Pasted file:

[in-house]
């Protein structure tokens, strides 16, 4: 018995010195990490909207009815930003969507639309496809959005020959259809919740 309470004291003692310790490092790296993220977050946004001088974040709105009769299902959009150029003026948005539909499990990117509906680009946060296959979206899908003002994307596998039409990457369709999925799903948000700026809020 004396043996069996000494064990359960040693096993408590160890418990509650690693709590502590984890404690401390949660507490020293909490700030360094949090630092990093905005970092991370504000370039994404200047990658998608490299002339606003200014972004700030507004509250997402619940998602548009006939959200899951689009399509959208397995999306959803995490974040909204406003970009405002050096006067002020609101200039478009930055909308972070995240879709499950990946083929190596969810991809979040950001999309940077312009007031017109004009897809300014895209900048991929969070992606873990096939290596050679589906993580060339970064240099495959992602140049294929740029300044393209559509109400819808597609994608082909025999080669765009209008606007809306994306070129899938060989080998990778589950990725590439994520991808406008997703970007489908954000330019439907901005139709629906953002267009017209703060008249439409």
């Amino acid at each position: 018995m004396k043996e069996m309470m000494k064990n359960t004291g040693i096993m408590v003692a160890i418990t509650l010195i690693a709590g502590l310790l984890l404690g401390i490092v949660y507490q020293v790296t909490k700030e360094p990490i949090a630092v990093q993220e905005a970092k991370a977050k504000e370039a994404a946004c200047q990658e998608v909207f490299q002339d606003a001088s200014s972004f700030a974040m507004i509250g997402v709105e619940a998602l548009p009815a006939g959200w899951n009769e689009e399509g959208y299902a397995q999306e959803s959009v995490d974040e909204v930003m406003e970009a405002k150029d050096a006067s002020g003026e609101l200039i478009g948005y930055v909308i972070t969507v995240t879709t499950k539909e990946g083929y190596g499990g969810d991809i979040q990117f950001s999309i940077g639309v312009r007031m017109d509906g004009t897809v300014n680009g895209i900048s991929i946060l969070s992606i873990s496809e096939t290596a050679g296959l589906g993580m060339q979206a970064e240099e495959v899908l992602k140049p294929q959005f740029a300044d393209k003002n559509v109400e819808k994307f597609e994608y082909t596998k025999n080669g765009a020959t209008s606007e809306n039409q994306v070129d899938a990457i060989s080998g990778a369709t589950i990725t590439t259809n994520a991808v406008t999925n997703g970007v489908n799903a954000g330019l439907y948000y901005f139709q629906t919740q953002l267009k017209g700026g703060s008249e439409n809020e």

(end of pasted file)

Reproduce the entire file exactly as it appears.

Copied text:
[in-house]
């Protein structure tokens, strides 16, 4: 018995010195990490909207009815930003969507639309496809959005020959259809919740 309470004291003692310790490092790296993220977050946004001088974040709105009769299902959009150029003026948005539909499990990117509906680009946060296959979206899908003002994307596998039409990457369709999925799903948000700026809020 004396043996069996000494064990359960040693096993408590160890418990509650690693709590502590984890404690401390949660507490020293909490700030360094949090630092990093905005970092991370504000370039994404200047990658998608490299002339606003200014972004700030507004509250997402619940998602548009006939959200899951689009399509959208397995999306959803995490974040909204406003970009405002050096006067002020609101200039478009930055909308972070995240879709499950990946083929190596969810991809979040950001999309940077312009007031017109004009897809300014895209900048991929969070992606873990096939290596050679589906993580060339970064240099495959992602140049294929740029300044393209559509109400819808597609994608082909025999080669765009209008606007809306994306070129899938060989080998990778589950990725590439994520991808406008997703970007489908954000330019439907901005139709629906953002267009017209703060008249439409």
């Amino acid at each position: 018995m004396k043996e069996m309470m000494k064990n359960t004291g040693i096993m408590v003692a160890i418990t509650l010195i690693a709590g502590l310790l984890l404690g401390i490092v949660y507490q020293v790296t909490k700030e360094p990490i949090a630092v990093q993220e905005a970092k991370a977050k504000e370039a994404a946004c200047q990658e998608v909207f490299q002339d606003a001088s200014s972004f700030a974040m507004i509250g997402v709105e619940a998602l548009p009815a006939g959200w899951n009769e689009e399509g959208y299902a397995q999306e959803s959009v995490d974040e909204v930003m406003e970009a405002k150029d050096a006067s002020g003026e609101l200039i478009g948005y930055v909308i972070t969507v995240t879709t499950k539909e990946g083929y190596g499990g969810d991809i979040q990117f950001s999309i940077g639309v312009r007031m017109d509906g004009t897809v300014n680009g895209i900048s991929i946060l969070s992606i873990s496809e096939t290596a050679g296959l589906g993580m060339q979206a970064e240099e495959v899908l992602k140049p294929q959005f740029a300044d393209k003002n559509v109400e819808k994307f597609e994608y082909t596998k025999n080669g765009a020959t209008s606007e809306n039409q994306v070129d899938a990457i060989s080998g990778a369709t589950i990725t590439t259809n994520a991808v406008t999925n997703g970007v489908n799903a954000g330019l439907y948000y901005f139709q629906t919740q953002l267009k017209g700026g703060s008249e439409n809020e």